After moving to a secluded attic near Vondelpark in Amsterdam, Ditvoorst began living the loser lifestyle of a perennially unemployed nocturnal hermit libertine by the second half of the 1970s. With the love of his life abandoning him for good and his latest film a major flop, the filmmaker became a self-destructive drug addict and bar-dwelling alcoholic and even served some stints in jail, or as Jan de Bont remarks in the doc, “He was ashamed a creative man like himself had ever been in prison. Adriaan was a conventional person. It was clear to me that it involved a homosexual relationship. He refused to talk about it. Unable to utter a word about this…he left it for others to discover.” While I somehow doubt that the director was ever a “conventional person,” he certainly was not a ordinary fellow by the late-1970s as demonstrated by the fact that he befriended a drug dealer/porn producer named Luc Bijkerk who produced his next feature De mantel der Liefde (1978) aka The Mantle of Love, which is an (anti)religious epic set in contemporary Holland that takes a somewhat Pasolini-ian/Citti-ian approach to ‘adapting’ the Ten Commandments, albeit in an all the more sardonic and sexually depraved fashion (notably, Guido porn maestro Lasse Braun co-produced the film) and with added bonus of a soothing synthesizer-driven original soundtrack by Vangelis of Blade Runner (1982) fame. Probably the most savagely satirical, sacrilegious, and merrily grotesque Dutch film ever made, The Mantle of Love is described by Hoffman as a work where Ditvoorst, “revenged himself with a cheerful comedy” due to his crumbling personal life and commercial failure. Of course, that film was also a flop, but those lucky few that are familiar with the work consider it an unmitigated unhinged masterpiece.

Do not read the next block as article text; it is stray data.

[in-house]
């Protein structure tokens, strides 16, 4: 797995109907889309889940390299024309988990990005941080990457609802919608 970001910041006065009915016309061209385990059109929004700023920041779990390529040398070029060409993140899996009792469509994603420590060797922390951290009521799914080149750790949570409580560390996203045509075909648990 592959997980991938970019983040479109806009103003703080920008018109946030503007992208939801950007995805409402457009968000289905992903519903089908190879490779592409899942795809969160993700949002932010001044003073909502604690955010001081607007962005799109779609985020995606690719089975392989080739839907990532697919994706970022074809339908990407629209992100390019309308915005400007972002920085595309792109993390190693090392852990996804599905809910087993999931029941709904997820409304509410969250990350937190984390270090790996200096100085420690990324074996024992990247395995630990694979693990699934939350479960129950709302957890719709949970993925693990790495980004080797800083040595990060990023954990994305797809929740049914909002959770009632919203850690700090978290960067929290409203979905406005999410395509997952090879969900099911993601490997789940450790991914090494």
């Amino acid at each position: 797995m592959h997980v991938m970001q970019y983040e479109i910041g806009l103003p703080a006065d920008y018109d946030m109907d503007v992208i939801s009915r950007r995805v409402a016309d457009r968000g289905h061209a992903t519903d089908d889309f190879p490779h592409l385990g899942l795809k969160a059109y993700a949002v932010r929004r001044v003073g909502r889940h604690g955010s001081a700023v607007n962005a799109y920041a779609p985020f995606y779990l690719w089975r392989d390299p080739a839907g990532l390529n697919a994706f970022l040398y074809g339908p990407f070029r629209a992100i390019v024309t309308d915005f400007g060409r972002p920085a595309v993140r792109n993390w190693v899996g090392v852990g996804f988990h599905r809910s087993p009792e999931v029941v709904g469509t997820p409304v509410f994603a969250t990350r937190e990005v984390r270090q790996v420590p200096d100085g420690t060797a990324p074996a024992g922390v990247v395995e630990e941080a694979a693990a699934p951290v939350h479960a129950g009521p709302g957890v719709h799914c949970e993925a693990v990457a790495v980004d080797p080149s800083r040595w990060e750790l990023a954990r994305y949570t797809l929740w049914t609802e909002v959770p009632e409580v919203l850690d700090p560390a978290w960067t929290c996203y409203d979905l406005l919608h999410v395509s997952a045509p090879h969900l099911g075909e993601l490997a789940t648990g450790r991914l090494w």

Although directing the aesthetically decadent and somewhat high-camp work Lucifer (1981)—a seemingly impossible-to-find adaptation of Dutch Golden Age playwright Joost van den Vondel’s 1654 play of the same name that centers around “the unbridled ambition of Lucifer, adept in human failure”—Ditvoorst was spending most of his time lurking at his favorite bar and picking up “common broads” (apparently, his favorite type of women at this point in his life). During the last 30 minutes or so of The Ditvoorst Domains, a series of candid interviews with a couple of the less than savory friends that the filmmaker made during his final years paint a fairly bleak portrait of his worldview at the time, with one notably stating, “Adriaan’s prophesies were not optimistic. He saw all beauty destroyed. He feared decay, saw it everywhere. Saw himself living in a nightmare. He could not be part of it. It meant making compromises. The first compromise was participating in life. This he refused.” For his final masterpiece White Madness, Ditvoorst went so far as to depict heroin (ab)use as, to quote Hoffman, “...a symbol of freedom. A symbol of flying, release from reality. Release from the world, the fuss, people.” Indeed, when the film’s painter junky protagonist Lazlo shoots junk into his arm, he fantasies about himself as an eagle sorrowing through the sky.  Like the character of his film, Ditvoorst dreamed of a personal utopia of solacing self-imposed solitude and otherworldly aesthetics that drown out all the ugliness and decay of the modern world.  Notably, White Madness was Ditvoorst’s final desperate attempt at starting both a personal and artistic new beginning and while the film would eventually develop a loyal cult following, it was a complete failure upon its initial release, thus sealing the filmmaker’s already rather forlorn fate as a fellow that always dreamed and talked about suicide and finally found the perfect time to carryout his morbid lifelong fantasy. Ditvoorst rightfully recognized White Madness was his best work, so for such a uniquely ambitious and truly soulful film to receive such an underwhelming response was a fatal blow to his very being and thus he spent the final years of life rotting away in complete solitude, hanging out with heroin-addled hobos and antisocial skinheads, and preparing to meet his date with the almighty Scheldt. Before killing himself, Ditvoorst visited his mother who had he not seen in about two decades and mailed a suicide letter to various friends reading, “When you read this, I will have entrusted my body to the waves. All is silence. There is nothing else.”  As The Ditvoorst Domains reveals, although the filmmaker oftentimes discussed his fantasies of self-slaughter and even confided to Jan de Bont about two decades before he committed the irreparable act that he would like to commit suicide by drowning himself in the Scheldt, everyone was still quite shocked when he decided to make himself fish food.